By Mary Fox
More than 70 members of the Cattaraugus County Farm Bureau gathered Wednesday, Oct. 23, at St. Paul’s Lutheran Church for the 100th annual dinner meeting of the Farm Bureau.
“Agriculture has expanded and exploded,” said guest speaker Crystal Abers, director of the Cattaraugus County Department of Economic Development, Planning and Tourism.
Farmers milking cows, planting wheat and corn and baling hay is only one definition of agriculture. The term broadly includes any product produced on the land. Some of these niche agricultural businesses may be orchards or vineyards. They may be businesses that raise alpacas, horses, goats or other animals. Or they may be food-related industries, such as food banks, farmers markets or agricultural education programs.
Abers also noted some interesting facts about the history of agriculture in our area. “The assets of soil, timber and water, which we have today,” said Abers, “are the same resources that brought settlers here in the 1800s,” she said. Efforts to bring windmills to the region date back to the early 1900s. And, in the early 1900s, she said, the main crop in Cattaraugus County was hops, which disappeared with Prohibition.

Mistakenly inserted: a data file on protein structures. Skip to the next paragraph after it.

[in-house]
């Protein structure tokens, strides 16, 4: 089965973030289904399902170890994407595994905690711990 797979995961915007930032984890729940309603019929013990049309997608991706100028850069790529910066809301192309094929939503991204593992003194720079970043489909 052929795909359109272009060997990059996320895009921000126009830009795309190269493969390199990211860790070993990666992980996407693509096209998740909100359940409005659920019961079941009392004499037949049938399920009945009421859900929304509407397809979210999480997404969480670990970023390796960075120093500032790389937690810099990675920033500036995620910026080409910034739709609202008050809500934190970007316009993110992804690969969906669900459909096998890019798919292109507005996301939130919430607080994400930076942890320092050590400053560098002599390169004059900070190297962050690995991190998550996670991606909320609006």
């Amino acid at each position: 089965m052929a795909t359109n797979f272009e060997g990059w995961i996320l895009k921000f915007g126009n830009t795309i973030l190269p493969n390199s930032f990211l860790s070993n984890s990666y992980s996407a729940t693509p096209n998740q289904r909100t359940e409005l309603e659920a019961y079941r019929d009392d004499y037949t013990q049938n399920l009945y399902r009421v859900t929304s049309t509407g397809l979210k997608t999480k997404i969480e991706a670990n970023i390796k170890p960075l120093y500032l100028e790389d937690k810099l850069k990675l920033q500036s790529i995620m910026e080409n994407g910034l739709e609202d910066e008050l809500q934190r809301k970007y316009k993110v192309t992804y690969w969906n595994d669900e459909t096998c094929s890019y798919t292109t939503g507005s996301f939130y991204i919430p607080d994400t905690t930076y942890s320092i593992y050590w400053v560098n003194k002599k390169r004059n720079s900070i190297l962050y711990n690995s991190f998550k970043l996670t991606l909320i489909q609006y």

As Farm Bureau President Chuck Couture said, “the Cattaraugus County Farm Bureau gives farmers and non-farmers alike the opportunity to be a part of an organization dedicated to supporting and enriching agriculture. It provides an opportunity for individuals interested in the food system, land issues and rural living to join together and make their voices heard. We are active within the political system on a broad range of issues that concern every New Yorker, from conservation and taxation to local food availability.”
During the meeting, eleven resolutions supported by the Farm Bureau were voted on and passed by members. They included resolutions to:
• support the COOL (Country of Origin Label) designation for foods produced AND processed in the U.S.
• encourage each town in Cattaraugus County to support their local agriculture by adopting a right to farm law.
• encourage a continued emphasis on hunter safety training courses and other gun handling education.
• support the adoption of farmland protection techniques by towns in Cattaraugus County to protect our existing agricultural way of life.
More information about the Farm Bureau can be found on the Cattaraugus County Agricultural Development Board website at www.ccAgHelp.com and on the Cattaraugus County Farm Bureau’s Facebook page.